New findings from Kaspersky reveals that, in six in ten (63%) cyberattacks investigated by the Kaspersky Global Emergency Response team, adversaries used password brute force and vulnerability exploitation as initial vectors to compromise the organization’s environment. Results from the company’s new Incident Response Analytics report demonstrate that simply implementing an appropriate patch management policy decreases the risk of incidents by 30%, and a robust password policy reduces the likelihood of being attacked by 60%.
While the importance of regular patching and updates, as well as the use of strong passwords, is common knowledge for those who have even a little understanding of cybersecurity, these areas remain weak points in a large number of organizations and provide a way for adversaries to penetrate a company’s system. As a result, security issues with passwords and unpatched software combine into the overwhelming majority of initial access vectors during attacks.
Analysis of anonymized data from incident response (IR) cases shows that brute force is the most widely used initial vector to penetrate a company’s network. Compared to the previous year, the share of brute force attacks has jumped from 13% to 31.6%, likely due to the pandemic and the boom of remote working. The second most commonly seen attack is vulnerability exploitation with a 31.5% share. The research showed that in only a few incidents, vulnerabilities from 2020 were used. In other cases, adversaries utilized older unpatched vulnerabilities such as CVE-2019-11510, CVE-2018-8453, and CVE-2017-0144.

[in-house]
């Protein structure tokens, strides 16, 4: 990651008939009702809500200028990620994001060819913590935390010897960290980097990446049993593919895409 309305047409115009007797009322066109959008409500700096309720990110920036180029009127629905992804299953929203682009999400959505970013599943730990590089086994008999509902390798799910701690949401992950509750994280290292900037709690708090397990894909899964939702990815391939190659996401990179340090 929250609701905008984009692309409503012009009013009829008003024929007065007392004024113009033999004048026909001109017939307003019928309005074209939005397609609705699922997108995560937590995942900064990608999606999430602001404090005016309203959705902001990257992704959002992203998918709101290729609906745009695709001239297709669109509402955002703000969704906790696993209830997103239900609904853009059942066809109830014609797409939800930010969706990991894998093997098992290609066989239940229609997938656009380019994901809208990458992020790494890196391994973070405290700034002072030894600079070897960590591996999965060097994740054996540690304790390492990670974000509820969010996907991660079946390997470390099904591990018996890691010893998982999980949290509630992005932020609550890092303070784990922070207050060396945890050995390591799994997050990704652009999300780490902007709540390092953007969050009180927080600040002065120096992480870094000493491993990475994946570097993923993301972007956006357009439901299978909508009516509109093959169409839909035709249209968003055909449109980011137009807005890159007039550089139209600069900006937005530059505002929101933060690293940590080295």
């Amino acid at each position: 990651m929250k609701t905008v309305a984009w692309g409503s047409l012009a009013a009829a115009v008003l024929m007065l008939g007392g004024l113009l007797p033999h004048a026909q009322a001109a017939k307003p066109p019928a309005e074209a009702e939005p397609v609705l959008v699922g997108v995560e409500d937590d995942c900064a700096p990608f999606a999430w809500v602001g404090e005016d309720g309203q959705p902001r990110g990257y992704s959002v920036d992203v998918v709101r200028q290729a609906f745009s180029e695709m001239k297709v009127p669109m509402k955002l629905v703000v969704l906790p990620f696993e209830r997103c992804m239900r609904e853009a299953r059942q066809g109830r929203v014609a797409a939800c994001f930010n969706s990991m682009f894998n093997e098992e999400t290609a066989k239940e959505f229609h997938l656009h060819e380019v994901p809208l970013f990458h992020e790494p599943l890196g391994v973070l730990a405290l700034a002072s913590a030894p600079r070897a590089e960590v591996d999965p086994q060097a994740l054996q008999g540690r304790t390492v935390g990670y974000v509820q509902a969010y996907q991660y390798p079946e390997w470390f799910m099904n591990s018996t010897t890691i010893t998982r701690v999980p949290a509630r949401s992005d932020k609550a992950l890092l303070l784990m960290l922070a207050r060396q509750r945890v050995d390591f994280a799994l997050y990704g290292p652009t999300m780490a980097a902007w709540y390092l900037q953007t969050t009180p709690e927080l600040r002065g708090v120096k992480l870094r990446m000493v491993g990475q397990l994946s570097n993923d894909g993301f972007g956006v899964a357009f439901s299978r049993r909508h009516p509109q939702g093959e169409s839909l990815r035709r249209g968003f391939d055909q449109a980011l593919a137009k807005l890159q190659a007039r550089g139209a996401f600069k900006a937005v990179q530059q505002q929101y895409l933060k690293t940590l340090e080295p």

More than half of all attacks that started with malicious emails, brute force, and external application exploitation were detected in hours (18%) or days (55%), however some of these attacks lasted much longer, with an average duration of up to 90.4 days. This report shows that attacks involving a brute force initial vector are easy to detect in theory, but in practice, only a fraction were identified before causing an impact.
Although brute force attack prevention and the control of timely updates do not seem to be problematic for a professional cybersecurity team, in practice, 100% elimination of these issues is virtually impossible.
“Even if the IT security department does its best to ensure safety of the company’s infrastructure, factors such as legacy OS usage, low-end equipment, compatibility issues and human factors often result in security breaches that can jeopardize an organization’s security,” comments Konstantin Sapronov, head of global emergency response team. “Protective measures alone can’t provide holistic cyber defense. Therefore, they should always be combined with detection and response tools that are able to recognize and eliminate an attack at an early stage, as well as address the cause of the incident.”